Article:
Saturday, March 12, 2011

Sailing special: Desert island bliss beaches

. Saturday, March 12, 2011

Ellie Fazan joins a new safari boat tour of The Philippines' 'last frontier', an archipelago of hidden coves, coral reefs and empty white beaches
Bacuit Bay, El Nido Philippines
'If you looked up "desert island" in an encyclopaedia," said Eddie Brock, pointing to an island of sugary white sand fringed with palm trees as we sailed slowly past, "this is what you'd see." I was sitting on the top deck of his boat, and before me lay nothing but turquoise sea, beautiful white sand islands, and more sea.
Eddie is a Filipino who moved to Britain aged 18, but rediscovered his birthplace on an extended trip home 10 years later. That's when he fell in love with the remote islands of Palawan, the country's westernmost province, often labelled its "last frontier". Now he's set up Tao Philippines, offering bespoke sailing trips to adventurous travellers, with his British best mate, Jack Foottit.
Their base is El Nido, a tiny village overlooking Bacuit Bay, the northerly tip of the largest Palawan island. It was here, under cover of darkness, that I boarded the Aurora, a 72ft wooden bangka. Bangkas are traditionally used for fishing, and typified by their long thin hull and extended out-riggers that give support and improve fuel efficiency. The Aurora is unique, adapted for guests with a working kitchen and second upper deck, where my shipmates (three Australian conservationists, two Americans, a Canadian wildfire fighter and a British photographer) and I would sleep. We were aged between 27 and 37, but Tao attracts all ages, families as well as backpackers. Four local crew were there to look after us: Lito the captain, Butchok the chef, Oggie and Ollie the boatmen, with Eddie and Jack as our guides, plus Ulan, the ship's dog.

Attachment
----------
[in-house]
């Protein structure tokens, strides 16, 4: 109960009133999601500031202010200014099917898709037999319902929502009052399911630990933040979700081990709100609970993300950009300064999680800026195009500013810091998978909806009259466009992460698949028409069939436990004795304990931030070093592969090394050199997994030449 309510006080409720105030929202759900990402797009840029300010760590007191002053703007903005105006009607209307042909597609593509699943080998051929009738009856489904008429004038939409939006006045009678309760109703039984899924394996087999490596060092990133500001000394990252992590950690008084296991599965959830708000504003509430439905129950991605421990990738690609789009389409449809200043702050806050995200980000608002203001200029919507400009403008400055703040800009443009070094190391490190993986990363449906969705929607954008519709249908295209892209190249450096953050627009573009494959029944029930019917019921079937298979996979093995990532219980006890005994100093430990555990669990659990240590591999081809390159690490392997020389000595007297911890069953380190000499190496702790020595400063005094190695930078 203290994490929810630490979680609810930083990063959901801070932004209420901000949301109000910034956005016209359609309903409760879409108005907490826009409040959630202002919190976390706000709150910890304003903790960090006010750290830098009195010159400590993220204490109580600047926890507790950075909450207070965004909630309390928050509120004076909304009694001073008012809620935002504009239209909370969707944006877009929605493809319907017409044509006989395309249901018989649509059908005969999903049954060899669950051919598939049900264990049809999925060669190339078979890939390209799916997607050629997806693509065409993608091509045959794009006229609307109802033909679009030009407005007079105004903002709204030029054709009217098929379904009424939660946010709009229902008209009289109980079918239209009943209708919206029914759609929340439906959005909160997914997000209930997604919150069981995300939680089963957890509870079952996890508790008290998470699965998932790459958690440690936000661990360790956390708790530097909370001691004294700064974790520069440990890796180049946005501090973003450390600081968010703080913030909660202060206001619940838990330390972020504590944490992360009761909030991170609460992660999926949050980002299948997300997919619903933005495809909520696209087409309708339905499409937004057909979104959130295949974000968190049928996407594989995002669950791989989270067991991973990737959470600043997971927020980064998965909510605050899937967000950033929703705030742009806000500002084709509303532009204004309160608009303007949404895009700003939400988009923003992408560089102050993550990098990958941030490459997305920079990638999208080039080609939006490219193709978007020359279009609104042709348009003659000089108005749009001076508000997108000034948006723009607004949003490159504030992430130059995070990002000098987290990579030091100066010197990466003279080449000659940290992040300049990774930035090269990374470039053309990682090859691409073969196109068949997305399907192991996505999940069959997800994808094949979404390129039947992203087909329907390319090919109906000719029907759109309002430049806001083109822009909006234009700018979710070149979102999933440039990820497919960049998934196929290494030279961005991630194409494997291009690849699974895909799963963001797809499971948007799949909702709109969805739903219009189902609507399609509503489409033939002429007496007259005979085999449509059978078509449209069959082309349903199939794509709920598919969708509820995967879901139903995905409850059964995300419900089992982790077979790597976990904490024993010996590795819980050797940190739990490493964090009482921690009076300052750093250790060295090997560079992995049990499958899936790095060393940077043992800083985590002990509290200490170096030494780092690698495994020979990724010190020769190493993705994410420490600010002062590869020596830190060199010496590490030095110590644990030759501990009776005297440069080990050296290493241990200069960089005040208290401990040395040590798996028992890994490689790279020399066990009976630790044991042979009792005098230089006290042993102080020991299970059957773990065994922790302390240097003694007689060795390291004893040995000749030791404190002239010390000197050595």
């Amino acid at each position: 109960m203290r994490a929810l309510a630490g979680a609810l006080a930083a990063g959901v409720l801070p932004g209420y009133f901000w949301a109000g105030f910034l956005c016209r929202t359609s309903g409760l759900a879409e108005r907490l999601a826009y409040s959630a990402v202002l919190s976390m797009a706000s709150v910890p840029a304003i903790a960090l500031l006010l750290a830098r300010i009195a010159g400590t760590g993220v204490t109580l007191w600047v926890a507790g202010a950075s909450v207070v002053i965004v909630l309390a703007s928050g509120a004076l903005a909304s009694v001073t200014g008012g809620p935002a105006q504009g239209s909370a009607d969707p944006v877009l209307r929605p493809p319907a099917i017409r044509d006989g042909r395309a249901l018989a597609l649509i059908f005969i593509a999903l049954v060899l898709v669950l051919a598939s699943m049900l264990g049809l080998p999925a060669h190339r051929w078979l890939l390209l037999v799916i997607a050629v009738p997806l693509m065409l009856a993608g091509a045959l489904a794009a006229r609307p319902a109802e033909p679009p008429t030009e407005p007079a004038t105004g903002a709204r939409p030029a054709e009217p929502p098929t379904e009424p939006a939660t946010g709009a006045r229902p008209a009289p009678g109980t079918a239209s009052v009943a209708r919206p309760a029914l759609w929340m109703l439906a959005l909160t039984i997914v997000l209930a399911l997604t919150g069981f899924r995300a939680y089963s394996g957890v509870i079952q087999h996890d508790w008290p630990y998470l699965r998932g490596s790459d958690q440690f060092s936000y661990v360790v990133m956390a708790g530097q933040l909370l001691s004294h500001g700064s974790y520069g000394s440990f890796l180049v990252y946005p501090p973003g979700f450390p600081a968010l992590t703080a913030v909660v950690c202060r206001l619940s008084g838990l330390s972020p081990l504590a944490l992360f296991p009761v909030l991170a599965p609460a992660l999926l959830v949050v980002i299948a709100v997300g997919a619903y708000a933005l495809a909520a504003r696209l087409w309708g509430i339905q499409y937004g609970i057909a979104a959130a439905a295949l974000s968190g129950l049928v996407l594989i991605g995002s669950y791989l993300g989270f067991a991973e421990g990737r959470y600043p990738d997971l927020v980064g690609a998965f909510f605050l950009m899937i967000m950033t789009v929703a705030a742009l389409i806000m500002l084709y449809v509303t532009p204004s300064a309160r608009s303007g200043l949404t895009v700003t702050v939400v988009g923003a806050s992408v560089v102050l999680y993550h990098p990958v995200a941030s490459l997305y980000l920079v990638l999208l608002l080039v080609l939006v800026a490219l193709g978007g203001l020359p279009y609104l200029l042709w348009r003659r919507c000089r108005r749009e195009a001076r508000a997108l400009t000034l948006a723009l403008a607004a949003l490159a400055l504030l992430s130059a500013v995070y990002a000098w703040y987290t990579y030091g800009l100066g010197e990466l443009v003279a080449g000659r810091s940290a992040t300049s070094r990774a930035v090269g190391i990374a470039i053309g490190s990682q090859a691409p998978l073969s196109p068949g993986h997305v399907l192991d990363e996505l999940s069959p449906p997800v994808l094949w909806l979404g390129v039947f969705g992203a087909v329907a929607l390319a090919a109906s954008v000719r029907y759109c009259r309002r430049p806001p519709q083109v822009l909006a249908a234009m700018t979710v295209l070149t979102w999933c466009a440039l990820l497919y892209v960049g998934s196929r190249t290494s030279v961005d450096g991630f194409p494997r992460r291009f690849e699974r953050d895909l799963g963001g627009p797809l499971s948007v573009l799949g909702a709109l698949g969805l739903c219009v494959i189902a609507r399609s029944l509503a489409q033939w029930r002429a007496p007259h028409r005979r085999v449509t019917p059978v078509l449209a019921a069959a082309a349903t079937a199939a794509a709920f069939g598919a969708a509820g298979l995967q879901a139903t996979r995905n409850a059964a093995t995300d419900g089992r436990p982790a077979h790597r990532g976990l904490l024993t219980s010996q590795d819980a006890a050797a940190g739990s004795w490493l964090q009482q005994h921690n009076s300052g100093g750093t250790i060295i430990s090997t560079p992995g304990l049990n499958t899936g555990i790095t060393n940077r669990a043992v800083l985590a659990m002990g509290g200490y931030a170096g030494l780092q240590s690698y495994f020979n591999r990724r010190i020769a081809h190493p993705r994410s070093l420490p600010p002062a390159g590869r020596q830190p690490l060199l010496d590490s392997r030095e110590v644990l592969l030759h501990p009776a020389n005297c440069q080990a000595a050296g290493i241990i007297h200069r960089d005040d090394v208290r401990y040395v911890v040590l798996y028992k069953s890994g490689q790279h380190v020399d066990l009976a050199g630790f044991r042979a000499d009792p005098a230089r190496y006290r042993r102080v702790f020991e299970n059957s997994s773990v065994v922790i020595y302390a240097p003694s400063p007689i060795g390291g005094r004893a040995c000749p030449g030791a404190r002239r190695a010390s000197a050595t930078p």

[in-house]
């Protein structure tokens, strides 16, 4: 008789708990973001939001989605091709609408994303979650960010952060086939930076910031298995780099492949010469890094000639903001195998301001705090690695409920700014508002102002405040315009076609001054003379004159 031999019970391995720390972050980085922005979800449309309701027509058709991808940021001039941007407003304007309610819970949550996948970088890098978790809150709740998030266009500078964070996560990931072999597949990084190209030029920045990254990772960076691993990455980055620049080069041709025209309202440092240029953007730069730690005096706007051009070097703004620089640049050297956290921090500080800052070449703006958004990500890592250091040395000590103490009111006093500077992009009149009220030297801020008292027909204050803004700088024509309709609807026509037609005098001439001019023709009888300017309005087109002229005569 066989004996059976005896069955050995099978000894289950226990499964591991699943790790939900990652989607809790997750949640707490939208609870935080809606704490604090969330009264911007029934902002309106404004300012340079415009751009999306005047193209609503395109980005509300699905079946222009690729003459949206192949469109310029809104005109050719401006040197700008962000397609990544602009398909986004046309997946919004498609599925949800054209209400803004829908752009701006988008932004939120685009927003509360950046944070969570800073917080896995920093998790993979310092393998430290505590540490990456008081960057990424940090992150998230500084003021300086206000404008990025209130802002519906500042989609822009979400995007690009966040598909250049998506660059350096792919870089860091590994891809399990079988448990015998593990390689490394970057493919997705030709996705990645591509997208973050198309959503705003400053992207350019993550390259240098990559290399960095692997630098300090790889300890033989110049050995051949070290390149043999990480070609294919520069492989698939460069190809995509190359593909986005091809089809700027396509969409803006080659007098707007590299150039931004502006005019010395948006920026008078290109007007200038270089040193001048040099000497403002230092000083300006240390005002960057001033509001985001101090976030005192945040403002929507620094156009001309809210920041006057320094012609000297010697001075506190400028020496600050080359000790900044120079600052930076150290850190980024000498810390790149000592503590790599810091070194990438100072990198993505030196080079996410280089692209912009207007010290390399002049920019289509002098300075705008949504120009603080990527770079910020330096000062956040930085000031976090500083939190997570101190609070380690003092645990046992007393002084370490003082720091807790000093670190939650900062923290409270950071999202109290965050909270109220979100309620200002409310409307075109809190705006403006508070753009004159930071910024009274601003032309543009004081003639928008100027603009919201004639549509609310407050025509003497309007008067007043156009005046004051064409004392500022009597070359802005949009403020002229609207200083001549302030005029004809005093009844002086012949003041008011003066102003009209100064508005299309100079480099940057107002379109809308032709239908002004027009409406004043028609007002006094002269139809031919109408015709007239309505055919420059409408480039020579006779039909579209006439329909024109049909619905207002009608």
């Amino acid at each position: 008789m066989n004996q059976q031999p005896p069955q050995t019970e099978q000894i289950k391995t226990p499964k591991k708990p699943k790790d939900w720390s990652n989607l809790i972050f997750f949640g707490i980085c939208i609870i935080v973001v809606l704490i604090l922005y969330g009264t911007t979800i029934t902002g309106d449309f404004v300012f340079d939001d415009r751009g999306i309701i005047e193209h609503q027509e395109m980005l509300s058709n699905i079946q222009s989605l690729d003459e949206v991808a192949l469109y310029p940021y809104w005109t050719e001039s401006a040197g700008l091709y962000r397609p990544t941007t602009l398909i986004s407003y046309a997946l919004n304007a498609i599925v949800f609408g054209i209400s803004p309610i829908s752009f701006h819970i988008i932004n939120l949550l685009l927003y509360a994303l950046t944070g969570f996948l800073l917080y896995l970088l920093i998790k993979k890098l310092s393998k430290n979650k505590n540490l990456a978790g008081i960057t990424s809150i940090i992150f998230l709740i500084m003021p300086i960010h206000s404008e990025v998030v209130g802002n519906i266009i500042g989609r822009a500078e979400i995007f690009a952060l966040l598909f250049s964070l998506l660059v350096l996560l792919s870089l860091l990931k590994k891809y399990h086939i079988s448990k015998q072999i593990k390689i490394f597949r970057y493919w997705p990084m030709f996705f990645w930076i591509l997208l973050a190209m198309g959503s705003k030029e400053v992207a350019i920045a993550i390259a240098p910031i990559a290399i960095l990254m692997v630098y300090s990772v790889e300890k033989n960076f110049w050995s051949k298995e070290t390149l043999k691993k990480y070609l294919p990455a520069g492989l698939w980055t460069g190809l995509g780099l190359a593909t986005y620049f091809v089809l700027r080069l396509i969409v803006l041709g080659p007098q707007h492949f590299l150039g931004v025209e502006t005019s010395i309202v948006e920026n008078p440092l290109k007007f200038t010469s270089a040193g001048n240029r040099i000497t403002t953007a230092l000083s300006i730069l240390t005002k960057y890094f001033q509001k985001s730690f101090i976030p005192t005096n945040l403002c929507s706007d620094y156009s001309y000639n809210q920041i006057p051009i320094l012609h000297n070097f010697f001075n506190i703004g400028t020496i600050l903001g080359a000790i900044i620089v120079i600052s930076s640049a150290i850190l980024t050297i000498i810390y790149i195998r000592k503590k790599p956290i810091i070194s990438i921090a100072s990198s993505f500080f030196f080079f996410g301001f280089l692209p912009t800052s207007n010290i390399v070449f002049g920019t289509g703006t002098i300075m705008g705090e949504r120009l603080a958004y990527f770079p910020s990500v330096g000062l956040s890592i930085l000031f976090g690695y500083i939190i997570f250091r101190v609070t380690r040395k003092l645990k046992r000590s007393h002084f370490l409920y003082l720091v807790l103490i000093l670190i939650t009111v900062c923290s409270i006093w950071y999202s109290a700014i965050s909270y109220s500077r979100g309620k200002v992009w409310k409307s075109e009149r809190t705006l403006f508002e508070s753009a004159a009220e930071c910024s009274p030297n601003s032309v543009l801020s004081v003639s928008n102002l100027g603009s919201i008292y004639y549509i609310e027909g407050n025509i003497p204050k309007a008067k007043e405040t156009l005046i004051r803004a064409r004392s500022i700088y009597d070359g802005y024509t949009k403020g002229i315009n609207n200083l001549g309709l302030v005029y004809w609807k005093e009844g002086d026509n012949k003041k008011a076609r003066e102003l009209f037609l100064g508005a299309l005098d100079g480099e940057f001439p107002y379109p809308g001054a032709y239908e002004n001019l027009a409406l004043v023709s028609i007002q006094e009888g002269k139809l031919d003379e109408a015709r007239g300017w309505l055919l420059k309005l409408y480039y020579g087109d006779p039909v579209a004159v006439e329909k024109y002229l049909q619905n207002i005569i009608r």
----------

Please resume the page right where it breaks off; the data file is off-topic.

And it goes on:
Jack handed out beers while Butchock prepared a feast of cuttlefish flavoured with small calamansi limes, guacamole, giant garlicky prawns and coconut crab curry. After dinner we leapt into the sea, our skin sparkling with phosphorescence.
I woke early to my first sunlit view of our spectacular surroundings - behind us the cliffs of Palawan dropped into the sea, undergrowth lining the shore; ahead, islands rose like mountains from the sparkling water. The boys pulled out a battered map, and over breakfast we planned the day ahead - there's no set itinerary on Tao Philippines' expeditions. The Philippines comprises 7,107 islands and Tao Philippines' trips cover the 200 islands between El Nido and Coron, 150km to the north-east. There's so much uncharted territory that, despite the crew's local knowledge, each day is a new adventure.
At Cadlao, one of the region's wild islets, we leapt overboard with our snorkels and swam towards a dramatic limestone cliff, then navigated our way through a cave, only visible above water in calm weather. We popped out in a huge electric blue lagoon full of multicoloured fish, waves lapping gently on this secret beach. We were totally enclosed, hidden from the world; not a footprint marked the sand.
Further down the coast of Cadlao we climbed bamboo ladders to see caves full of nesting swiftlets and hunted for coconuts to fill with rum at sundown. A vast central mountain meant we couldn't cross the island on foot, so we sailed around to an abandoned fishing village owned by Tao, which they plan to turn into a retreat. There are no guesthouses or restaurants here, just a few islanders, whose social welfare projects which provide female healthcare and school materials, Tao supports.
The retreat was ready enough for us to spend the night in huts on stilts stretching from the shore into the jungle. A path lined with banana and guava led to a well where I showered under the canopy of a huge tropical fig tree. Later, we ate lobster beside the campfire, the only sounds the crickets, waves and our chatting.
Over the next six days we visited several other remote islands and explored vast networks of lagoons. We made it to far-flung Linapacan, clinging to the sides of the boat as we traversed mountainous waves (at the bottom of the swell we couldn't see land). We snorkelled off the island's coast, saw an underwater wreck and beautiful coral reefs, trekked through jungle to a hidden Spanish fort, ate a pig fattened specially for us, sang karaoke with some villagers and hosted a full moon party - just us, the villagers and Miss Gay Palawan. Some afternoons we simply lazed on the top deck in the sun, trading tales. We were in Neverland. Eddie and Jack, the boys who never want to grow up, and we, the guests who never wanted to go home.
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